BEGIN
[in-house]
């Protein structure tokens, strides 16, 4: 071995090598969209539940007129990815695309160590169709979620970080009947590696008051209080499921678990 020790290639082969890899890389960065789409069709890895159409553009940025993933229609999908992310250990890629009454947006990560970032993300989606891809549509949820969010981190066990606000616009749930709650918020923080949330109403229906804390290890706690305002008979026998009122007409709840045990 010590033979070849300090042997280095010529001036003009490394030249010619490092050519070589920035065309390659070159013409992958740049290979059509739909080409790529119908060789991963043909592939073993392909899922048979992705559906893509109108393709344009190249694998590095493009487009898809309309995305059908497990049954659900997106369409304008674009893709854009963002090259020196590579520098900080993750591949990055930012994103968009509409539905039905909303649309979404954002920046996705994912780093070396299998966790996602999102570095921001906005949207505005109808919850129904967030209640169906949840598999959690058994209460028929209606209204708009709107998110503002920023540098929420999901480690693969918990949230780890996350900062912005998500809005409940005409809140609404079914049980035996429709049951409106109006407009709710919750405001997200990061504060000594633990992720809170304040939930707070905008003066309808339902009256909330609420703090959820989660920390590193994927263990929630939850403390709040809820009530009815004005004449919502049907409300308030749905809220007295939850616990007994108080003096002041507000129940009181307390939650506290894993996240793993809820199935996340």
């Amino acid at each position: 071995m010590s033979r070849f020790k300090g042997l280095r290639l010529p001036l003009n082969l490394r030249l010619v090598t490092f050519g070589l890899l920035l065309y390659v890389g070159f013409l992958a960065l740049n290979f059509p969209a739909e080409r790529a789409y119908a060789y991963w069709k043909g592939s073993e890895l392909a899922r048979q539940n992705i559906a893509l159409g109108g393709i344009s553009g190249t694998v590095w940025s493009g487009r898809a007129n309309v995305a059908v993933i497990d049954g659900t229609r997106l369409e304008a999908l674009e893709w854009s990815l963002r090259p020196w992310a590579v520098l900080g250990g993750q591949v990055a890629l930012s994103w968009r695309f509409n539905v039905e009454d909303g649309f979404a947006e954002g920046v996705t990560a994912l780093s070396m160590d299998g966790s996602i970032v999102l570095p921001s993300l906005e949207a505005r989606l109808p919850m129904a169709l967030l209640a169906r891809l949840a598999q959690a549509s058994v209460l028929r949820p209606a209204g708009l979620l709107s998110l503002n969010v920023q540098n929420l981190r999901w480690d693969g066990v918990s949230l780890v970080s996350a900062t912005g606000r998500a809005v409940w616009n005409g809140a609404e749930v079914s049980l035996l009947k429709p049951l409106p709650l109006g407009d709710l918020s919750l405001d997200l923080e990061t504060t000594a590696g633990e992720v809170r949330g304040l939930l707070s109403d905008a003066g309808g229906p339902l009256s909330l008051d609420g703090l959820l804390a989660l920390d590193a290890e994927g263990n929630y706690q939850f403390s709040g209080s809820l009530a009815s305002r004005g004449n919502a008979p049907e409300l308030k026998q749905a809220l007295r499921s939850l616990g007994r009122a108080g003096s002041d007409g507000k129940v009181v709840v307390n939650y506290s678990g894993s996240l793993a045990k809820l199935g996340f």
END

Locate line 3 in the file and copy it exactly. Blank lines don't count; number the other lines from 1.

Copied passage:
């Amino acid at each position: 071995m010590s033979r070849f020790k300090g042997l280095r290639l010529p001036l003009n082969l490394r030249l010619v090598t490092f050519g070589l890899l920035l065309y390659v890389g070159f013409l992958a960065l740049n290979f059509p969209a739909e080409r790529a789409y119908a060789y991963w069709k043909g592939s073993e890895l392909a899922r048979q539940n992705i559906a893509l159409g109108g393709i344009s553009g190249t694998v590095w940025s493009g487009r898809a007129n309309v995305a059908v993933i497990d049954g659900t229609r997106l369409e304008a999908l674009e893709w854009s990815l963002r090259p020196w992310a590579v520098l900080g250990g993750q591949v990055a890629l930012s994103w968009r695309f509409n539905v039905e009454d909303g649309f979404a947006e954002g920046v996705t990560a994912l780093s070396m160590d299998g966790s996602i970032v999102l570095p921001s993300l906005e949207a505005r989606l109808p919850m129904a169709l967030l209640a169906r891809l949840a598999q959690a549509s058994v209460l028929r949820p209606a209204g708009l979620l709107s998110l503002n969010v920023q540098n929420l981190r999901w480690d693969g066990v918990s949230l780890v970080s996350a900062t912005g606000r998500a809005v409940w616009n005409g809140a609404e749930v079914s049980l035996l009947k429709p049951l409106p709650l109006g407009d709710l918020s919750l405001d997200l923080e990061t504060t000594a590696g633990e992720v809170r949330g304040l939930l707070s109403d905008a003066g309808g229906p339902l009256s909330l008051d609420g703090l959820l804390a989660l920390d590193a290890e994927g263990n929630y706690q939850f403390s709040g209080s809820l009530a009815s305002r004005g004449n919502a008979p049907e409300l308030k026998q749905a809220l007295r499921s939850l616990g007994r009122a108080g003096s002041d007409g507000k129940v009181v709840v307390n939650y506290s678990g894993s996240l793993a045990k809820l199935g996340f």